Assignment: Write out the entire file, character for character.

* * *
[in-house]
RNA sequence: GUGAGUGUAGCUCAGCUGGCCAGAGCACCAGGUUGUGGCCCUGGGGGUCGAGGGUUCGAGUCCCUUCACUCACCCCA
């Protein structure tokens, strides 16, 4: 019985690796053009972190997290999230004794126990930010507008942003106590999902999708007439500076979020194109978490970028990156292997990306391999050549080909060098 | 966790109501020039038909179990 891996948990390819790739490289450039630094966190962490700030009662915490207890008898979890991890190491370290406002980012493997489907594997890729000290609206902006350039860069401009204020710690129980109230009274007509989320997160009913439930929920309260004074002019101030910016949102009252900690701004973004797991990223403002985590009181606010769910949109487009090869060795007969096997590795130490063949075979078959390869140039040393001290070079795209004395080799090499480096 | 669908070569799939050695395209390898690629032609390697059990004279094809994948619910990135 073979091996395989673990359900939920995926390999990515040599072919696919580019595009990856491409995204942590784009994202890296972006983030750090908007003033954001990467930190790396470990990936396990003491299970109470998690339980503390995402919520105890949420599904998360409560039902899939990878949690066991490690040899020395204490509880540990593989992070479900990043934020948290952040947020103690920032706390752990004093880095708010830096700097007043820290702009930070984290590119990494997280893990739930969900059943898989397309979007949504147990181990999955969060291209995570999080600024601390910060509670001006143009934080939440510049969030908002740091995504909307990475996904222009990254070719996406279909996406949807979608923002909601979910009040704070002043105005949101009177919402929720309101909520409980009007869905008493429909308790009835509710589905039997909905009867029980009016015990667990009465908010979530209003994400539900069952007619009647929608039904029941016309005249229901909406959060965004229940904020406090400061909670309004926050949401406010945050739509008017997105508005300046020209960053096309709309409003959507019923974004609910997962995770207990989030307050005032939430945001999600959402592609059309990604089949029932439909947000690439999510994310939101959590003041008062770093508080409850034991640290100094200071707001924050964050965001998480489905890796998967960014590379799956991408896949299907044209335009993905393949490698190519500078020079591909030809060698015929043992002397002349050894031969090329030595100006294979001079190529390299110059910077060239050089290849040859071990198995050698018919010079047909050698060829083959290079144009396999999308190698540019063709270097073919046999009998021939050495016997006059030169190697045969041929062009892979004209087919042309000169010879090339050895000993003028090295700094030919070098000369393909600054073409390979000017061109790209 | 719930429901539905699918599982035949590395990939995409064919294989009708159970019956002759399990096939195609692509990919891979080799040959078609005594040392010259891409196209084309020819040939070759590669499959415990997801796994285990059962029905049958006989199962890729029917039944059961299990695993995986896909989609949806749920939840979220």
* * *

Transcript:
[in-house]
RNA sequence: GUGAGUGUAGCUCAGCUGGCCAGAGCACCAGGUUGUGGCCCUGGGGGUCGAGGGUUCGAGUCCCUUCACUCACCCCA
């Protein structure tokens, strides 16, 4: 019985690796053009972190997290999230004794126990930010507008942003106590999902999708007439500076979020194109978490970028990156292997990306391999050549080909060098 | 966790109501020039038909179990 891996948990390819790739490289450039630094966190962490700030009662915490207890008898979890991890190491370290406002980012493997489907594997890729000290609206902006350039860069401009204020710690129980109230009274007509989320997160009913439930929920309260004074002019101030910016949102009252900690701004973004797991990223403002985590009181606010769910949109487009090869060795007969096997590795130490063949075979078959390869140039040393001290070079795209004395080799090499480096 | 669908070569799939050695395209390898690629032609390697059990004279094809994948619910990135 073979091996395989673990359900939920995926390999990515040599072919696919580019595009990856491409995204942590784009994202890296972006983030750090908007003033954001990467930190790396470990990936396990003491299970109470998690339980503390995402919520105890949420599904998360409560039902899939990878949690066991490690040899020395204490509880540990593989992070479900990043934020948290952040947020103690920032706390752990004093880095708010830096700097007043820290702009930070984290590119990494997280893990739930969900059943898989397309979007949504147990181990999955969060291209995570999080600024601390910060509670001006143009934080939440510049969030908002740091995504909307990475996904222009990254070719996406279909996406949807979608923002909601979910009040704070002043105005949101009177919402929720309101909520409980009007869905008493429909308790009835509710589905039997909905009867029980009016015990667990009465908010979530209003994400539900069952007619009647929608039904029941016309005249229901909406959060965004229940904020406090400061909670309004926050949401406010945050739509008017997105508005300046020209960053096309709309409003959507019923974004609910997962995770207990989030307050005032939430945001999600959402592609059309990604089949029932439909947000690439999510994310939101959590003041008062770093508080409850034991640290100094200071707001924050964050965001998480489905890796998967960014590379799956991408896949299907044209335009993905393949490698190519500078020079591909030809060698015929043992002397002349050894031969090329030595100006294979001079190529390299110059910077060239050089290849040859071990198995050698018919010079047909050698060829083959290079144009396999999308190698540019063709270097073919046999009998021939050495016997006059030169190697045969041929062009892979004209087919042309000169010879090339050895000993003028090295700094030919070098000369393909600054073409390979000017061109790209 | 719930429901539905699918599982035949590395990939995409064919294989009708159970019956002759399990096939195609692509990919891979080799040959078609005594040392010259891409196209084309020819040939070759590669499959415990997801796994285990059962029905049958006989199962890729029917039944059961299990695993995986896909989609949806749920939840979220």